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Title: Studies toward the application and development of rhodium-catalysed hydroacylation reactions
Author: Neuhaus, James
ISNI:       0000 0004 6498 7297
Awarding Body: University of Oxford
Current Institution: University of Oxford
Date of Award: 2016
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The described in this thesis is primarily concerned with the development of Rh-hydroacylation based approaches to heterocycle synthesis. In addition to investigations on a number of heterocyclic scaffolds, work has been undertaken to increase the synthetic appeal of hydroacylation by expanding the range of functional groups that can be employed as chelating tethers. Chapter 1 is a literature review surveying the key milestones in the development of efficient, selective intermolecular hydroacylation. The use of chelating tethers, and the development of highly active ligands for their use, is detailed, as well as a summary of attempts to circumvent the requirement for such a tether using Rh and a number of other late transition metals and NHC catalyst systems. The application of a number of Rh-catalysed reactions to the synthesis of heterocycles has been discussed. Chapter 2 describes attempts to synthesise 1,3-dicarbonyl analogues, commonly used as intermediates for the synthesis of a number of five- and six-membered heterocycles. In addition, an approach to pyridines featuring a novel disconnection is also detailed. Chapter 3 presents a detailed investigation into the synthesis of diversely substituted quinolines via Rh-catalysed hydroacylation. Whilst this approach was successful across a broad range of substrates and substitution patterns, a number of minor limitations were encountered. Methods to overcome each of these drawbacks are detailed, including the synthesis of tether-free quinolines through tandem hydroacylation - C-S functionalisation protocols. Chapter 4 concerns the synthesis of N-containing heterocycles through intramolecular hydroimination. In addition to the conditions employed for intermolecular hydroacylation, a diverse range of hydroacylation catalysts was evaluated. Chapter 5 documents exploration of the use of the removable MTM-directing group. In addition to extending range of hydroacylation reactions, efforts were made to apply the methodology developed to the synthesis of the natural product sphingosine. Chapter 6 summarises the research presented and the potential for future work. Chapter 7 presents the experimental data.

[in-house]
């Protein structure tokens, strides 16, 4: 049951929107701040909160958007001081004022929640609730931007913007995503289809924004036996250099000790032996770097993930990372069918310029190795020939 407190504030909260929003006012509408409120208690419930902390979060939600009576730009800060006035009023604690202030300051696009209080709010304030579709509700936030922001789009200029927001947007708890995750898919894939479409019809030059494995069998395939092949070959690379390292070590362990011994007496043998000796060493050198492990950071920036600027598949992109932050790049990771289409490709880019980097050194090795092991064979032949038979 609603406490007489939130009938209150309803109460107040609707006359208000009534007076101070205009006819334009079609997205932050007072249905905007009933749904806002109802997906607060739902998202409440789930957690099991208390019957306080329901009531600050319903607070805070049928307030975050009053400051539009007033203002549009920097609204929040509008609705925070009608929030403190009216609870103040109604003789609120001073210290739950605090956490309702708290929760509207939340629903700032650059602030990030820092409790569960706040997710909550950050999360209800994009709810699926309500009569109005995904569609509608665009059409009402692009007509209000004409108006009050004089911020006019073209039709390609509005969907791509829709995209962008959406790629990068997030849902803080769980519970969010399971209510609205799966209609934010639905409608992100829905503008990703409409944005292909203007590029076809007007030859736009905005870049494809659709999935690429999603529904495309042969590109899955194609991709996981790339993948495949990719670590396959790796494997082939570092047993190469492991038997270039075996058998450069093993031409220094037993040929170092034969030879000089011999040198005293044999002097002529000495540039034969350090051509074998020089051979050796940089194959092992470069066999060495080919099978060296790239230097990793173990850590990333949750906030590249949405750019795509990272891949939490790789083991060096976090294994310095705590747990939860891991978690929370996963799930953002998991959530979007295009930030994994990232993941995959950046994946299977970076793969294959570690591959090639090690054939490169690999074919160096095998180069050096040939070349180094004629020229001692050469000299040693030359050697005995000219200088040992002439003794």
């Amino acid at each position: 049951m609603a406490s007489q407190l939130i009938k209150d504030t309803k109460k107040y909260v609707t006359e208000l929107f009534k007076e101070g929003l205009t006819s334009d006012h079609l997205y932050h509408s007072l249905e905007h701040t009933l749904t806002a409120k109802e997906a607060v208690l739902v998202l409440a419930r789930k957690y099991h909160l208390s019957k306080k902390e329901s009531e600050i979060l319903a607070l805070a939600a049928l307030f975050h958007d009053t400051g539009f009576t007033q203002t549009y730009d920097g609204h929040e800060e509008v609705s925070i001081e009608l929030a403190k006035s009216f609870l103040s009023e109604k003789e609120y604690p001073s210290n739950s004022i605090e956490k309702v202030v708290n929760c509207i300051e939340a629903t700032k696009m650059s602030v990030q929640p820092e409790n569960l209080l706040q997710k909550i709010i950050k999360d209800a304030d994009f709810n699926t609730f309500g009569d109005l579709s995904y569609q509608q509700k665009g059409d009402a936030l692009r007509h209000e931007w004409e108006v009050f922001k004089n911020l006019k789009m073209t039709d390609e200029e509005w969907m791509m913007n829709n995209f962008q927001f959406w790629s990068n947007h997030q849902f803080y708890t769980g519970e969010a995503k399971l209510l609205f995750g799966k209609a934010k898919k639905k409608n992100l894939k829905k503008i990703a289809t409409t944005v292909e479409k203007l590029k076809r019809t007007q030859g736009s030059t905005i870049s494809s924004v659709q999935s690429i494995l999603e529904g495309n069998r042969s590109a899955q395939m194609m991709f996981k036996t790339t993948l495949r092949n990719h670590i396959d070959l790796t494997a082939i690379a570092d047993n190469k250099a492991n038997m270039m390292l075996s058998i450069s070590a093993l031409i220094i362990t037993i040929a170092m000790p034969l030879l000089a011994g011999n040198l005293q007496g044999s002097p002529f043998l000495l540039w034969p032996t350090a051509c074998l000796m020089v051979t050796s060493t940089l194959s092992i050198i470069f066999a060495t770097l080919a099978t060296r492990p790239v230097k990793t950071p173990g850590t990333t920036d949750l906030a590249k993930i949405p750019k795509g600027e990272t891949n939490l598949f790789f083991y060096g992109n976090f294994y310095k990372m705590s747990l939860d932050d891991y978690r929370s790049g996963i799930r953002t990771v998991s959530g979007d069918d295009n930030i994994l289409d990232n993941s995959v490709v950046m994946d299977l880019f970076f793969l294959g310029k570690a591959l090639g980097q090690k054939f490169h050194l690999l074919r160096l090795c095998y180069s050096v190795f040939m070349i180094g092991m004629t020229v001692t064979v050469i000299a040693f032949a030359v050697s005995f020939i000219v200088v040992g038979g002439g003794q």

Supervisor: Willis, Michael C. Sponsor: Engineering and Physical Sciences Research Council
Qualification Name: Thesis (Ph.D.) Qualification Level: Doctoral
EThOS ID:  DOI: Not available